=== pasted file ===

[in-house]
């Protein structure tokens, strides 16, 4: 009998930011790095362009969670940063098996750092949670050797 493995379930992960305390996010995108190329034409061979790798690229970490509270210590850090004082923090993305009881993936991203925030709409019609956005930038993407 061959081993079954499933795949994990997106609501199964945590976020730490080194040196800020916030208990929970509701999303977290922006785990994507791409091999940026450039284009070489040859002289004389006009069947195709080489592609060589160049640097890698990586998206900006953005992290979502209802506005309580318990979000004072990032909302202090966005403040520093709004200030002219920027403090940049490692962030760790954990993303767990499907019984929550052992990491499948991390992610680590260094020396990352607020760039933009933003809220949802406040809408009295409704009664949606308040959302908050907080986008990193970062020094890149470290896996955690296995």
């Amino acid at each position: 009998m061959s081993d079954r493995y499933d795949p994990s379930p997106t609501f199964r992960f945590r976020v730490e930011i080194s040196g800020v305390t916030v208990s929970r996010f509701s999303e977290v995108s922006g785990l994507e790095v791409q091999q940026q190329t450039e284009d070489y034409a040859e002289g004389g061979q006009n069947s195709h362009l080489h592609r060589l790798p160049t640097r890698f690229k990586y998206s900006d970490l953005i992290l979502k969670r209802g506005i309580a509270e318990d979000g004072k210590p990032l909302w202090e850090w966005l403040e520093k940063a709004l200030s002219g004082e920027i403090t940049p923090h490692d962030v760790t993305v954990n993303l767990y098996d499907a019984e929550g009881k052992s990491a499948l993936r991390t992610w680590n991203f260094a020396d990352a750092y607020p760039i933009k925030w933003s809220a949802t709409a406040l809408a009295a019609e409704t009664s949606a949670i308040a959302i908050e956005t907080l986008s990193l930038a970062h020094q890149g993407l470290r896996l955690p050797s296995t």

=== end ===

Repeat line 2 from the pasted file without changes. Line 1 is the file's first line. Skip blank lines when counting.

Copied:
């Protein structure tokens, strides 16, 4: 009998930011790095362009969670940063098996750092949670050797 493995379930992960305390996010995108190329034409061979790798690229970490509270210590850090004082923090993305009881993936991203925030709409019609956005930038993407 061959081993079954499933795949994990997106609501199964945590976020730490080194040196800020916030208990929970509701999303977290922006785990994507791409091999940026450039284009070489040859002289004389006009069947195709080489592609060589160049640097890698990586998206900006953005992290979502209802506005309580318990979000004072990032909302202090966005403040520093709004200030002219920027403090940049490692962030760790954990993303767990499907019984929550052992990491499948991390992610680590260094020396990352607020760039933009933003809220949802406040809408009295409704009664949606308040959302908050907080986008990193970062020094890149470290896996955690296995």